Let’s begin with the example he presents in Lang Lang’s defense:
Think back to the times when you’ve seen a performance of this concerto, or any concerto that calls on the notion of the heroic performer. Remember how the emphatic passages got much of their power from the look of the pianist’s raised forearms and his expression of stern invincibility. Or how the deliciously coloured flourishes of the slow movement were given an extra glow by the graceful flourish of the pianist’s fingers.
Now imagine another performance where the sounds emanating from the piano have exactly the same expressive force, but they’re played by the pianist with an air of studied neutrality, so you hardly notice his presence. Difficult, isn’t it? In fact I would say it’s impossible, and not just because performance always involves responding to the whole human being in front of us. It’s because a lot of music from Beethoven onwards absolutely requires self-assertive performance. To avoid it out of some misguided loyalty to classical music’s ''purity’’ robs the music of something essential.
The thing about the argument in that second paragraph is that it is not as impossible as Hewitt seems to think. The fact is that I only had to consult my personal memory to summon up just what Hewitt wanted me to imagine. Furthermore, the pianist in question was one of those “greats,” perhaps one that provided those critics attacking Lang Lang with just the sort of cudgel they needed. The pianist was Alfred Brendel. The occasion was a recital he had given at the California Institute of Technology.
When I had learned that Brendel would be performing Franz Schubert’s D. 960 B-flat major piano sonata, I made it a point to drive from Santa Barbara to Pasadena for the occasion. The event turned out to be one of sobering disenchantment. I do not know if I would call Brendel’s composure one of “studied neutrality;” but there was no ignoring his air of detachment. Indeed, he was so detached that I had to wonder if his mind was occupied only with getting out of the Caltech auditorium (if not getting out of California) while the rest of his body was on automatic pilot. The whole affair left me wondering why Brendel had invested so much time in learning D. 960 in the first place.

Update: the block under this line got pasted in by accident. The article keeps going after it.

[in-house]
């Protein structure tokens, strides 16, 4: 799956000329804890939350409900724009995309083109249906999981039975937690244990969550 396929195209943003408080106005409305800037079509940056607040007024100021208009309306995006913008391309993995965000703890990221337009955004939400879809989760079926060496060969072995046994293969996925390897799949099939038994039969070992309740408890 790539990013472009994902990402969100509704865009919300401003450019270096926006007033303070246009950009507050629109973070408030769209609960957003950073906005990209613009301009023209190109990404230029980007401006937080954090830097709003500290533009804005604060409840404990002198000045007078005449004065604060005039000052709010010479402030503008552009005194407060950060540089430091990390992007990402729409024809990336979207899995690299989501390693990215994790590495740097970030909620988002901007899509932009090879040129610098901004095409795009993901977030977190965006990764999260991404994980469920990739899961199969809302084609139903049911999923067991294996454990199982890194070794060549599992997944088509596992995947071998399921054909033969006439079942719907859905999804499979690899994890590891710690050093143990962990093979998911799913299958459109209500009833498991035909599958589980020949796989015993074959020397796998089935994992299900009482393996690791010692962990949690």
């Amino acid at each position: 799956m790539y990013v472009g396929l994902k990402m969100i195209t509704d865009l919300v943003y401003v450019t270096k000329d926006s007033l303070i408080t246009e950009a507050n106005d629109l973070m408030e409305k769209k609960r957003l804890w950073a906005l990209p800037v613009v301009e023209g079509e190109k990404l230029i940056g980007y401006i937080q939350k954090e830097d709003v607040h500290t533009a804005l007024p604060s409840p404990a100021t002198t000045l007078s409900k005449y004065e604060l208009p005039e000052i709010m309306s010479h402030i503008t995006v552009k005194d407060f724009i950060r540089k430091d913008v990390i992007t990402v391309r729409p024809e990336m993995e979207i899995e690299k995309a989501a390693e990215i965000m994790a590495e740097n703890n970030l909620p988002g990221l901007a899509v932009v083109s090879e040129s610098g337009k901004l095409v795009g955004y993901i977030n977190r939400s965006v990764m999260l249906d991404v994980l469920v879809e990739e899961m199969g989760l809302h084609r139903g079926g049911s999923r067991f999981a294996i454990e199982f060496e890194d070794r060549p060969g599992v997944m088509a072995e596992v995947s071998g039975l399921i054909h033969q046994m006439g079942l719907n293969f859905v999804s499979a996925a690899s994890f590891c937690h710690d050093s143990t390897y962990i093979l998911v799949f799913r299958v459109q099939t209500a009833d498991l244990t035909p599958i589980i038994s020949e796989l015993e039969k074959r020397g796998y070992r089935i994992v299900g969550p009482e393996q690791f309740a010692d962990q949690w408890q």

In that context I would say that Lang Lang might be a useful antidote for those who have become besotted with Brendel’s particular approach to “purity.” However, like any drug, that antidote should be taken with both moderation and discretion. Clearly, I do not mind pianists (or any other musicians, for that matter) who view performance as a “whole body” experience; but I draw the line when it seems as if the body is more important than the music. This takes me back to the last time I used one of Hewitt’s columns as a platform for refining my own thoughts about Lang Lang.
Back in April of 2009, I wrote a post entitled “Ivan Hewitt’s Thoughts on Lang Lang,” which was a response to my first encounter with one of Hewitt’s well-reasoned defenses of Lang Lang. In that post I recalled what I had written after my first encounter with Lang Lang, when I saw him perform Frédéric Chopin’s Opus 11 concerto in E minor (the first) with the San Francisco Symphony. Here is how I described his priorities regarding body and music:
There was almost a choreographed plan to all of his physical gestures of attentiveness during the orchestral sections, and it seemed as if more effort went into those physical gestures than into the musical gestures in the score. The result was a highly skilful act of audience manipulation based on nothing more than the compelling personality of the soloist.
As far as I am concerned, Lang Lang was as detached from Chopin’s music as Brendel had been from Schubert’s. The only difference was that the two pianists conveyed their detachment in different ways, neither of which benefitted the music very much. To be fair, however, both of these pianists had to contend with grueling touring schedules. The fact is that no performer can be “on” every time (s)he comes out on stage in front of an audience; and, much as I dislike the proposition, I fear that both pianists are more interested in how they present themselves in Carnegie Hall or the Barbican Centre than in any impression they make in any city in California, even one with the musical legacy of San Francisco.
Since I have been watching Luck with great interest, let me turn to the racetrack for a closing metaphor. Buying a ticket to a concert is a bit like placing a bet on a horse. You can draw upon no end of “stocks of knowledge” in seeking out a bet that is likely to give you the best payoff; but all those data can never tell you just what the horse will do after its gate opens. Thus, those of us who write about concerts are in the same boat as sports writers covering the race after it has happened. We can describe; and, from time to time, we may even be able to apply some form of diagnostic thinking to our respective descriptive tasks. However, we have to be very careful about evaluating, since we rarely know just what factors will be most relevant to making a sound evaluative decision.